Mind and Nature Leonardo Review

Mind and Nature: Selected Writings on Philosophy, Mathematics and Physics

by Herman Weyl; edited and with introduction by Peter Pesic
Princeton University Press, Princeton, New Jersey, 2009
272 pp., illus. 43 b/w.  Trade, $35.00
ISBN: 978-0-691-13545-8.

Reviewed by Martha Patricia Niño Mojica

In Mind and Nature, Weyl shows the development of what we understand as modern science. In this context, he presents mathematics and physics as factors that open the world and also analyses the regularity of the motion of the stars and other bodies. For justifying this idea, Weyl explores the work of Galileo Galilei, a pioneer of modern science, who was eager to affirm that the laws of nature can be explained in mathematical terms. This radical rationalism is very logical if you observe the beauty and astonishing accuracy that accompany some mathematical processes. In addition, the author defines God as the completed infinite (2009, p.47). For him, God is not merely a mathematician but mathematics itself because mathematics can be seen as the science of the infinite that helps us explore the finite. In that sense, the essence of mathematics is Mathesis Universalis or universal knowledge. Galileo described the relation between philosophy and mathematics as philosophy written in the book of nature. A text that no one can read unless he has mastered its code made of mathematical figures. This idea about nature is also analyzed through the work of Johannes Kepler, who stated that “nature loves simplicity of unity” (2009, p.47). It would be interesting to contrast this set of ideas with more recent findings such as the idea of the genome of the codification of living beings through sequences of DNA.

Weyl also highlight the work of Isaac Newton as one of the philosophers interested in the relation of mathematics, philosophy, and theology. His metaphysical notion of absolute space is based in the classical mechanics that he delineated. He also points out at the importance of consciousness for imagining and conceptualizing our world. It is curious how Weyl affirms that Newton considered space sensorium Dei or the divine omnipresence in all things (2009, p.45).

Dante’s Divina Comedia, for Weyl, is not only a great visionary poem but also a description of the cosmos in a geometrical way. In a homologous way, the works of Aristotle expose the idea of perfection in nature and other forms such as the sphere. Other thinkers such as Democritous, Anaxagoras, Albert Einstein, Leonhard Euler, Gottfried Leibniz, Henri Pointcaré, Ernst Mach, David Hilbert, Giordano Bruno, Martin Heidegger, René Descartes, are also discussed. The text does an interesting research about the history and development of the main paradigms modern physics. Even though Weyl worked mainly as mathematician, he considered it very necessary to think not only to realize actions or creations but their how they do reflect in the realm of judgements and insights. Without rethinking our actions, they will outrun reason, turn into routine and all will go astray from that moment on. Among the subjects treated in the book it is possible to find the study of vectors in space, the incorporation of electromagnetism into the structure of space time, topological reflections about matter, and structure of the universe, God and the universe, symmetry and their role in the theory of relativity, reflections about reality and nature and whether they can be totally described in mathematical terms, discussions about causality, determination, personal freedom and quantum mechanics. The most interesting topics of the book concern electricity and gravitation, man and the foundations of science, and reflections about still unanswered questions in physics.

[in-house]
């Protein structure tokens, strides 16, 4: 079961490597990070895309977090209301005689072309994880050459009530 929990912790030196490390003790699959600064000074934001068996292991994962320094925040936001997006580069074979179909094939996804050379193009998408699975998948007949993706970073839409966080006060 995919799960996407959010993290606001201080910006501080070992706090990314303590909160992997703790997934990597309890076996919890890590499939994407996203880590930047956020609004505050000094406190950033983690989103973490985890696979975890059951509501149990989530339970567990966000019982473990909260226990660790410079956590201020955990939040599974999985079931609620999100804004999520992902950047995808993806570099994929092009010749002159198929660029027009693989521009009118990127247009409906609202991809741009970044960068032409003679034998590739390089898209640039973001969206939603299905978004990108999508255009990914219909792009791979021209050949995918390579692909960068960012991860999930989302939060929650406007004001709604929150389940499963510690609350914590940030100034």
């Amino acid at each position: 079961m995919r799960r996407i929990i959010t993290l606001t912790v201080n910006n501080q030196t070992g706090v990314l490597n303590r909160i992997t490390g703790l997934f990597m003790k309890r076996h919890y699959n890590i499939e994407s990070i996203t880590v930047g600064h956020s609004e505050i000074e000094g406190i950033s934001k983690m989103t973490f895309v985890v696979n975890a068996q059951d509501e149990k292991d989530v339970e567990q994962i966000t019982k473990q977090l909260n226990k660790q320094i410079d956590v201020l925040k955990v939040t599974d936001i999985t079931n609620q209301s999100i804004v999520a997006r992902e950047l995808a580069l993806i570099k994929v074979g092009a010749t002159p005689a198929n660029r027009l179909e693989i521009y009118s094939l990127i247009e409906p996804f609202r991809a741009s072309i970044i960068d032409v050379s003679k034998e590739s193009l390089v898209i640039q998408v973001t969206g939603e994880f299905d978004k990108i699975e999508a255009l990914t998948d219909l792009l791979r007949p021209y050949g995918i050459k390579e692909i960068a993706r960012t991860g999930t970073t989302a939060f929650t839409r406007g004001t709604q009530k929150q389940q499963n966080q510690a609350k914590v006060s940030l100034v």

The book also has personal photographs and biographical information about Herman Weyl (1885 – 1955), who was a mathematician working in the development of quantum physics and general relativity. In this text you can find his most important writings, some of them previously unpublished. He was described by Albert Einstein as one of the greatest mathematicians of the first half of the twentieth century. His work was influenced by Immanuel Kant’s ideality of space and time. In spite of the fact that he is not as famous as Albert Einstein, Weyl’s work influenced Einstein, who incorporated in his general theory what Weyl called relativity of magnitude.  In other publications Weyl demonstrated point set topology surfaces, the principle of gauge invariance, and manifolds. He also was a pioneer of quantum theory. The ideas exposed in book are interesting. Some biographical affirmations discredit his work and some parts of the introduction have a couple of comments about Weyl’s personal life that discourage the reader. The selection of the other texts made by the editor is very good.

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